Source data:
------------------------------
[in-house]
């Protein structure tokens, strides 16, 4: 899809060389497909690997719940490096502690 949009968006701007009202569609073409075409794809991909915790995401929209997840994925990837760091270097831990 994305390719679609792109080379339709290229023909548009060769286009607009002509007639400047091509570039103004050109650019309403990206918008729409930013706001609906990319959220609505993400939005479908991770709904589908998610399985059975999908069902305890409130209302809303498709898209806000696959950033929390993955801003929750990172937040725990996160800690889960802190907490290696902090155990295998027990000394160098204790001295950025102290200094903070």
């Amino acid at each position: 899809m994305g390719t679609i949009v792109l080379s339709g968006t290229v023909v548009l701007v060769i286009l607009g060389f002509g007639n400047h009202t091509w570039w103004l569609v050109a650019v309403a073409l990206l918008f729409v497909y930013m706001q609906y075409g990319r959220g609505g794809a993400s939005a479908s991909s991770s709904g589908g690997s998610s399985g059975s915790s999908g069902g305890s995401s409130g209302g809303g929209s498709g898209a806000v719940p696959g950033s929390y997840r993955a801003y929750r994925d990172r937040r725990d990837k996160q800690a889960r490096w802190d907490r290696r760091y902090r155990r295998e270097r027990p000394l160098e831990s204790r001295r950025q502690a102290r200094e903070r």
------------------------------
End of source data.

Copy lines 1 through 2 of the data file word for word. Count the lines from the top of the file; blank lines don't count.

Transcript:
[in-house]
């Protein structure tokens, strides 16, 4: 899809060389497909690997719940490096502690 949009968006701007009202569609073409075409794809991909915790995401929209997840994925990837760091270097831990 994305390719679609792109080379339709290229023909548009060769286009607009002509007639400047091509570039103004050109650019309403990206918008729409930013706001609906990319959220609505993400939005479908991770709904589908998610399985059975999908069902305890409130209302809303498709898209806000696959950033929390993955801003929750990172937040725990996160800690889960802190907490290696902090155990295998027990000394160098204790001295950025102290200094903070």